France says will quell New Caledonia riots ‘whatever the cost’

Warns new raids on independence strongholds would be staged

NOUMEA   -   French forces smashed through dozens of barricades in a bid to retake the main road to New Caledonia’s airport and a top official said Sunday that Paris would reclaim all of the Pacific territory from independence militants “whatever the cost”.

After six nights of violence that have left six dead and hundreds injured, French government high commissioner Louis Le Franc warned in a televised address that new raids on independence strongholds would be staged.

“Republican order will be re-established whatever the cost,” Le Franc said, adding that if separatists “want to use their arms, they will be risking the worst”.

New Caledonia, with a population of about 270,000, has been convulsed by unrest since Monday, sparked by French plans to impose new rules that would give tens of thousands of non-indigenous residents voting rights.

The French territory off northeastern Australia has long been riven by pro-independence tensions. But this is the worst violence in decades. Protesters have set vehicles, businesses and public buildings alight and taken control of the main road to La Tontouta International Airport that has been closed to commercial flights. Authorities say about 230 people have been detained while an estimated 3,200 people are either stuck in New Caledonia or unable to return to the archipelago. Australia and New Zealand have pressed France for clearance to evacuate their citizens. France says about 1,000 security forces have been sent to the islands.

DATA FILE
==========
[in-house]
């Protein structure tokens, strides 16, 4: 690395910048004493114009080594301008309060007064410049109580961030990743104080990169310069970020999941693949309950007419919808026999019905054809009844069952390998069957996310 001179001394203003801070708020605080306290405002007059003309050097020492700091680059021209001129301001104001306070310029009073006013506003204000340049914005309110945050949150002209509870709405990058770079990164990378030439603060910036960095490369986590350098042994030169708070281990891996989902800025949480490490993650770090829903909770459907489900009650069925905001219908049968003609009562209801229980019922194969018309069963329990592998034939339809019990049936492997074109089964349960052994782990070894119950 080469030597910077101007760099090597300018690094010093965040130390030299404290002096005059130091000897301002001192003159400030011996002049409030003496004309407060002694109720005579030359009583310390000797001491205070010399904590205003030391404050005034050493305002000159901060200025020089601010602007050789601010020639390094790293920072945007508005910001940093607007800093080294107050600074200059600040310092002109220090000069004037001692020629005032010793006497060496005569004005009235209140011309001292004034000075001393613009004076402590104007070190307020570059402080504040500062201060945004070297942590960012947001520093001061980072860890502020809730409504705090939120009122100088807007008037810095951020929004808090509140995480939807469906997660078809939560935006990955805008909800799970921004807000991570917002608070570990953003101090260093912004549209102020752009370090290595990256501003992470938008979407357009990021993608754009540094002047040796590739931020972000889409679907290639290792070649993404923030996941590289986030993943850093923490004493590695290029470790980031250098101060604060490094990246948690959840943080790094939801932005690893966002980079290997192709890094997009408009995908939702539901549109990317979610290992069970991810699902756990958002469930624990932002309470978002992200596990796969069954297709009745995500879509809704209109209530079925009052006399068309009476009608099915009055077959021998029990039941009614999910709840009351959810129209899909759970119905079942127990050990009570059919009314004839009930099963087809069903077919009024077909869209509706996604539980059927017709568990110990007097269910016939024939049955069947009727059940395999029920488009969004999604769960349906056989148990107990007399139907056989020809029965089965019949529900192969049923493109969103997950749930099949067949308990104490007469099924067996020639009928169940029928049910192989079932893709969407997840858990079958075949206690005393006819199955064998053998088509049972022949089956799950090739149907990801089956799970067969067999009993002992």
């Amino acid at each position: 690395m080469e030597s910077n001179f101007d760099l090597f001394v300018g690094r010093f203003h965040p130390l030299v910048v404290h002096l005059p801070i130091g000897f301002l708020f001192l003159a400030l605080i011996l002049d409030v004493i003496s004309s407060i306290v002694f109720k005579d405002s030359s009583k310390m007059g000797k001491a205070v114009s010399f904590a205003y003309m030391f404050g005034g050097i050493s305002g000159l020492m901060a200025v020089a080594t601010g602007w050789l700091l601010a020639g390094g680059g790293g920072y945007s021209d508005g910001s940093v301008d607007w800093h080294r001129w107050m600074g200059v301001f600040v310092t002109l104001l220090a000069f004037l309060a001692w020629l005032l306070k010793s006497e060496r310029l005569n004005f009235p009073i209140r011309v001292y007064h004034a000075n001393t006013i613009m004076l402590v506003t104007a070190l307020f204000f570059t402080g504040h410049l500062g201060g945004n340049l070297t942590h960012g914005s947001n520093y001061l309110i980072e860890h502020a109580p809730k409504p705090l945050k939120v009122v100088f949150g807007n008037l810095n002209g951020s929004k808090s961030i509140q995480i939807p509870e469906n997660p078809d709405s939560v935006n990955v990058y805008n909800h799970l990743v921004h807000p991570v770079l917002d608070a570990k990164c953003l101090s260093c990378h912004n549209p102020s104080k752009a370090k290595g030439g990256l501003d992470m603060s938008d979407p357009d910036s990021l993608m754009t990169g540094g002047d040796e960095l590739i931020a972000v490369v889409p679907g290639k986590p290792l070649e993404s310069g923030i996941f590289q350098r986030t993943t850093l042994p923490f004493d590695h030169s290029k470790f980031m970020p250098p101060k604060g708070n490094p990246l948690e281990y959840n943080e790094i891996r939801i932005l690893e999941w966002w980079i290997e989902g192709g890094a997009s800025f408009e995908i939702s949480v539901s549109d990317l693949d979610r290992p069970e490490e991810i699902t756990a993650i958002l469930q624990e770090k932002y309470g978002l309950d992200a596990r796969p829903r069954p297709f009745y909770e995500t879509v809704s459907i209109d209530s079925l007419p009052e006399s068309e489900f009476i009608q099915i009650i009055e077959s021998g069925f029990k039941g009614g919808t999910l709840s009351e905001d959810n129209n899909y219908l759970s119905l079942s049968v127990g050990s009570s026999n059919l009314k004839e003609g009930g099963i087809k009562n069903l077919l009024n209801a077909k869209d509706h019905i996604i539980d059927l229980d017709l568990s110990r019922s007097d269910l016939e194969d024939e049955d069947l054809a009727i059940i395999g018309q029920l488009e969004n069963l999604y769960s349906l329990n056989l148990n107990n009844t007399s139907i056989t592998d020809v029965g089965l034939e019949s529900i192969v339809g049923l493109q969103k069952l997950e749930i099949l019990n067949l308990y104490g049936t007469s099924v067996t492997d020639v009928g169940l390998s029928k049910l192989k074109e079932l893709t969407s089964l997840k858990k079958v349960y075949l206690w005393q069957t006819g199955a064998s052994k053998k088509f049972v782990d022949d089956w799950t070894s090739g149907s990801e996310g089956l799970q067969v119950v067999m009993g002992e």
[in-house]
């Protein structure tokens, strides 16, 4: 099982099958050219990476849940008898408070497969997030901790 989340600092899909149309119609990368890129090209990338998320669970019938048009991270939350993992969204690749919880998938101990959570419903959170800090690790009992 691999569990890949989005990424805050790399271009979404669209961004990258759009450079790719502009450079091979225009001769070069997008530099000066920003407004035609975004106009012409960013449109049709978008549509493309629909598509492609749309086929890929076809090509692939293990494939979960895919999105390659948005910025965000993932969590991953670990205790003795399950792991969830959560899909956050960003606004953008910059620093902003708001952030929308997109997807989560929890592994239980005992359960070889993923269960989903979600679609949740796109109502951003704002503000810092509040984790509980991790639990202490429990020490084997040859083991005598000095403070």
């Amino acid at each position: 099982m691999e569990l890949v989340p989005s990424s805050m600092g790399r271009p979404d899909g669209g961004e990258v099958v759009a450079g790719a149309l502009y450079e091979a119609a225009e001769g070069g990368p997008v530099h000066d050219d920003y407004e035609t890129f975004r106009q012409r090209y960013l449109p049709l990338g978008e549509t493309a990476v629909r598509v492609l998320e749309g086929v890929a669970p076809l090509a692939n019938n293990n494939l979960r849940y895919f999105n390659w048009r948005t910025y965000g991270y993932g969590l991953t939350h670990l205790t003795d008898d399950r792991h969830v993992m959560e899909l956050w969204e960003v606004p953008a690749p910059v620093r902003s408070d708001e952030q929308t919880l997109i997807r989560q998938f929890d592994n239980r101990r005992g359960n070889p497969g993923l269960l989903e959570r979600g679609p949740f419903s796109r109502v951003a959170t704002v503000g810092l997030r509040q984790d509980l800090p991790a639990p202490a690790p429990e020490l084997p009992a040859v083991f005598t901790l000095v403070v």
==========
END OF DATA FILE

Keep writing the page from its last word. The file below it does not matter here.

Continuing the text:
Some 600 heavily armed police and paramilitaries took part in an operation Sunday to retake the 60-kilometre (40-mile) main road from the capital Noumea to the airport, authorities said.

Forces with armoured vehicles “broke through” around 60 barricades on the road with only minor clashes, Le Franc said.

But heaps of burned cars, wood and scrap metal in place at about 40 barricades would only be removed on Monday and Tuesday. The road has also been badly damaged, the official said.

The highway is needed to restore supply chains as the archipelago faces shortages of items from groceries to blood for transfusions. “We are starting to run short of food,” Le Franc said.

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